Amides , Influenza, Human/drug therapy , Oseltamivir , Pyrazines , Aged , Amides/administration & dosage , Amides/pharmacokinetics , Drug Therapy, Combination , Female , Humans , Influenza, Human/blood , Male , Middle Aged , Oseltamivir/administration & dosage , Oseltamivir/pharmacokinetics , Pyrazines/administration & dosage , Pyrazines/pharmacokinetics , Severity of Illness Index
15.
Zhonghua Wei Zhong Bing Ji Jiu Yi Xue ; 32(10): 1251-1252, 2020 Oct.
Article in Chinese | MEDLINE | ID: covidwho-926669

ABSTRACT

During the epidemic of coronavirus disease 2019, due to the need to collect a large number of nucleic acid samples, the staff are under great pressure. For this reason, the medical staff of China-Japan Friendship Hospital developed a mobile positive pressure clean chamber and applied for a national utility model patent (application number: 202021173605.8). The equipment is composed of a cabin body, an operation hole equipped with rubber gloves, an interactive channel with two electric doors, an environmental control unitandanair-conditioner. When in use, the medical staff are located inside the cabin, and their hands are protruded by two operating holes to calculate and sample for the tested personnel. Then the samples are placed on the table outside the cabin waiting for inspection. The clean chamber can be used in hospitals, communities and other places, while achieving the goal of efficient sampling, and the risk of infection in the process is reduced by effectively blocking the contact between medical staff and the source of infection.


Subject(s)
Coronavirus Infections , Pandemics , Pneumonia, Viral , Betacoronavirus , COVID-19 , China , Humans , SARS-CoV-2
16.
Journal of Third Military Medical University ; 42(15):1489-1494, 2020.
Article in Chinese | GIM | ID: covidwho-889201

ABSTRACT

Objective: To explore the application value of chemiluminescence detection of SARS-CoV-2 IgM/IgG antibodies in the adjuvant diagnosis and treatment of coronavirus disease 2019 (COVID-19).

17.
Ther Adv Respir Dis ; 14: 1753466620963019, 2020.
Article in English | MEDLINE | ID: covidwho-873871

ABSTRACT

BACKGROUND: A simple scoring system for triage of suspected patients with COVID-19 is lacking. METHODS: A multi-disciplinary team developed a screening score taking into account epidemiology history, clinical feature, radiographic feature, and routine blood test. At fever clinics, the screening score was used to identify the patients with moderate to high probability of COVID-19 among all the suspected patients. The patients with moderate to high probability of COVID-19 were allocated to a single room in an isolation ward with level-3 protection. And those with low probability were allocated to a single room in a general ward with level-2 protection. At the isolation ward, the screening score was used to identify the confirmed and probable cases after two consecutive real-time reverse transcription polymerase chain reaction (RT-PCR) tests. The data in the People's Hospital of Changshou District were used for internal validation and those in the People's Hospital of Yubei District for external validation. RESULTS: We enrolled 76 and 40 patients for internal and external validation, respectively. In the internal validation cohort, the area under the curve of receiver operating characteristics (AUC) was 0.96 [95% confidence interval (CI): 0.89-0.99] for the diagnosis of moderate to high probability of cases among all the suspected patients. Using 60 as cut-off value, the sensitivity and specificity were 88% and 93%, respectively. In the isolation ward, the AUC was 0.94 (95% CI: 0.83-0.99) for the diagnosis of confirmed and probable cases. Using 90 as cut-off value, the sensitivity and specificity were 78% and 100%, respectively. These results were confirmed in the validation cohort. CONCLUSION: The scoring system provides a reference on COVID-19 triage in fever clinics to reduce misdiagnosis and consumption of protective supplies.The reviews of this paper are available via the supplemental material section.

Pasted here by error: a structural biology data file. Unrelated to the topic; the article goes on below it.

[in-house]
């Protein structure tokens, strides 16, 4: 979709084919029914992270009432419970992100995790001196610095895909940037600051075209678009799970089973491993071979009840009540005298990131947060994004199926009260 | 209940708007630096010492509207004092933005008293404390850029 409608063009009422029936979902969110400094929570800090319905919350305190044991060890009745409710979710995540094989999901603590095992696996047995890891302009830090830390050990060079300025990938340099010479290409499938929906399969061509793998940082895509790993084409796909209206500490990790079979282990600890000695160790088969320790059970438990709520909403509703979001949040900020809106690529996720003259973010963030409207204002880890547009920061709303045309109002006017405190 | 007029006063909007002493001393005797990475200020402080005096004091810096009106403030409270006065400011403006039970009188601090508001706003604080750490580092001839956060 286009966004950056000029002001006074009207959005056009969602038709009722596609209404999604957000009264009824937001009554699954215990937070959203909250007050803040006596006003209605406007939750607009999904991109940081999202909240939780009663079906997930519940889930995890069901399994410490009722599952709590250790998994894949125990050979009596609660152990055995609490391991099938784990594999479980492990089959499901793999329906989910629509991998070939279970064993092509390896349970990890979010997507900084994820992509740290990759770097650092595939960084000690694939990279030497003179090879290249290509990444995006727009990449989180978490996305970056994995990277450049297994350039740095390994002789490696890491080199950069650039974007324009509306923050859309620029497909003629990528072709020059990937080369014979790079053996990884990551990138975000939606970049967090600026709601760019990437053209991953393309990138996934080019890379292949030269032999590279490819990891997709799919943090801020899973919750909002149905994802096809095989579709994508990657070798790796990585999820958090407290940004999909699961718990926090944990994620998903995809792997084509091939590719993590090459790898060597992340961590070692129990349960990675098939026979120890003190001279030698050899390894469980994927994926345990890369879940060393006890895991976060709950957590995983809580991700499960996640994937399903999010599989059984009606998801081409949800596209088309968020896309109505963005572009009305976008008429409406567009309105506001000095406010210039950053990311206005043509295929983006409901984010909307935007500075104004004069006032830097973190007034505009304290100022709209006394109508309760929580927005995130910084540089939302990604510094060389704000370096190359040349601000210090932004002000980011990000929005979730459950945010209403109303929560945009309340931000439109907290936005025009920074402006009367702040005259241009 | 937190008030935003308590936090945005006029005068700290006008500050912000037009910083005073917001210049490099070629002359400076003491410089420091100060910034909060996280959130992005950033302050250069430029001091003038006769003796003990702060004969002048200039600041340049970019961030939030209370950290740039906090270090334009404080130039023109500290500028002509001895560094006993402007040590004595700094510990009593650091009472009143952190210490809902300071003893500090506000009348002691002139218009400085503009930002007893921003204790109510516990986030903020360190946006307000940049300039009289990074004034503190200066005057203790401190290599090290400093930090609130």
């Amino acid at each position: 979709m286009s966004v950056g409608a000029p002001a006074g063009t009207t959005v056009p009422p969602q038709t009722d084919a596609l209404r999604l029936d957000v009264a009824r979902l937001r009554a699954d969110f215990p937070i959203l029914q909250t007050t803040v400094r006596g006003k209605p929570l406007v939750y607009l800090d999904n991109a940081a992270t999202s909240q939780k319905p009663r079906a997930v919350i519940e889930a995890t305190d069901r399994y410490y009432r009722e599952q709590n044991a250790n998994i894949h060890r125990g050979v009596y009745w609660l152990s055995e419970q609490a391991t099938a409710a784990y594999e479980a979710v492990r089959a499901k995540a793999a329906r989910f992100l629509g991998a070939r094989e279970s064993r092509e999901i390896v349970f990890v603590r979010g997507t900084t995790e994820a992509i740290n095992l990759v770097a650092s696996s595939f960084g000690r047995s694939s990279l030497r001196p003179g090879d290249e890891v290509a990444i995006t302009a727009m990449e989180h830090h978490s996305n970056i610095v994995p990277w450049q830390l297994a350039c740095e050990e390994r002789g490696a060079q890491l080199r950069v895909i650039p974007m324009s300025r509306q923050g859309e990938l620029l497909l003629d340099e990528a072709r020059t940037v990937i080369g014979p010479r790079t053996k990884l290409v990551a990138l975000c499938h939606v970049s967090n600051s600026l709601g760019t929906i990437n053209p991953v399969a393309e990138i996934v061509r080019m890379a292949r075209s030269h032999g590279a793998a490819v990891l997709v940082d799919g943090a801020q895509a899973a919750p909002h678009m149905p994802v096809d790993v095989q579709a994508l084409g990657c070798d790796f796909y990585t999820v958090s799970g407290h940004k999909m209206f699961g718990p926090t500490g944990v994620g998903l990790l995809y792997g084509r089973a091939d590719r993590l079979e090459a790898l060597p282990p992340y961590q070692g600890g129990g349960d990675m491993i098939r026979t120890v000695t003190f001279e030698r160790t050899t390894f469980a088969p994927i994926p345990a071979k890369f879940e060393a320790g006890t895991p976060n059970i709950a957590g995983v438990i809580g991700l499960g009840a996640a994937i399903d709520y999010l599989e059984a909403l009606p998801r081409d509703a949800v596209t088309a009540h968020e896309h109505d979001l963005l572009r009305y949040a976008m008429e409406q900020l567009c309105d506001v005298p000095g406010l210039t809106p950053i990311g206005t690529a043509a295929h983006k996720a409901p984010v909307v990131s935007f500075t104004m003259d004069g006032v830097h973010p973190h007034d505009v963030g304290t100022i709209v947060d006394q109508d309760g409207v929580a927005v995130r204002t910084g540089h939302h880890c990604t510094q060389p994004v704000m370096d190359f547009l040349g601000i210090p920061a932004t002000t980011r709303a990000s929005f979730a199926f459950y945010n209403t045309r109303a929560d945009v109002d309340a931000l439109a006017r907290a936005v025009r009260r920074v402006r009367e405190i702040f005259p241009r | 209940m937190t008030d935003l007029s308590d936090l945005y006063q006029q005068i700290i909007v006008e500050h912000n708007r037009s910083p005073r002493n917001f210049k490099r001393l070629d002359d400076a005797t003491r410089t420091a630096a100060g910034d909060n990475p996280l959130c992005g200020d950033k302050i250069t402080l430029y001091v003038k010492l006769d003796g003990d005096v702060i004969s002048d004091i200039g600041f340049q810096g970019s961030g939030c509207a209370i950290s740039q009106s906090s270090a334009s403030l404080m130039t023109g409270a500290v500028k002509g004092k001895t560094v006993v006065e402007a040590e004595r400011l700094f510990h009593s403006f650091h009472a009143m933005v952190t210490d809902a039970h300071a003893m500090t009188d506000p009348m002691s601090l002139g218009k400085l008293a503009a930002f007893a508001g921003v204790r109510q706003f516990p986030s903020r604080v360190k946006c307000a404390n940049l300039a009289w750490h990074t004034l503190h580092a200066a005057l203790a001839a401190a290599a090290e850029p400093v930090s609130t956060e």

Subject(s)
Betacoronavirus , Coronavirus Infections/diagnosis , Coronavirus Infections/therapy , Pneumonia, Viral/diagnosis , Pneumonia, Viral/therapy , Triage , Adult , Aged , COVID-19 , Coronavirus Infections/complications , Female , Humans , Male , Middle Aged , Pandemics , Pneumonia, Viral/complications , Retrospective Studies , SARS-CoV-2 , Sensitivity and Specificity , Severity of Illness Index
18.
Heart Lung ; 50(1): 37-43, 2021.
Article in English | MEDLINE | ID: covidwho-856729

ABSTRACT

BACKGROUND: The clinical characteristics of the patients with COVID-19 complicated by pneumothorax have not been clarified. OBJECTIVES: To determine the epidemiology and risks of pneumothorax in the critically ill patients with COVID-19. METHODS: Retrospectively collecting and analysing medical records, laboratory findings, chest X-ray and CT images of 5 patients complicated by pneumothorax. RESULTS: The incidence of pneumothorax was 10% (5/49) in patients with ARDS, 24% (5/21) in patients receiving mechanical ventilation, and 56% (5/9) in patients requiring invasive mechanical ventilation, with 80% (4/5) patients died. All the 5 patients were male and aged ranging from 54 to 79 years old. Pneumothorax was most likely to occur 2 weeks after the beginning of dyspnea and associated with reduction of neuromuscular blockers, recruitment maneuver, severe cough, changes of lung structure and function. CONCLUSIONS: Pneumothorax is a frequent and fatal complication of critically ill patients with COVID-19.


Subject(s)
COVID-19 , Pneumothorax , Aged , Critical Illness , Humans , Incidence , Male , Middle Aged , Pneumothorax/epidemiology , Pneumothorax/etiology , Retrospective Studies , SARS-CoV-2
20.
SSRN; 2020.
Preprint | SSRN | ID: ppcovidwho-933

ABSTRACT

Background: Severe acute respiratory syndrome coronavirus 2(SARS-CoV-2), a novel betacoronavirus, has caused an outburst of pneumonia cases in Wuhan, China. We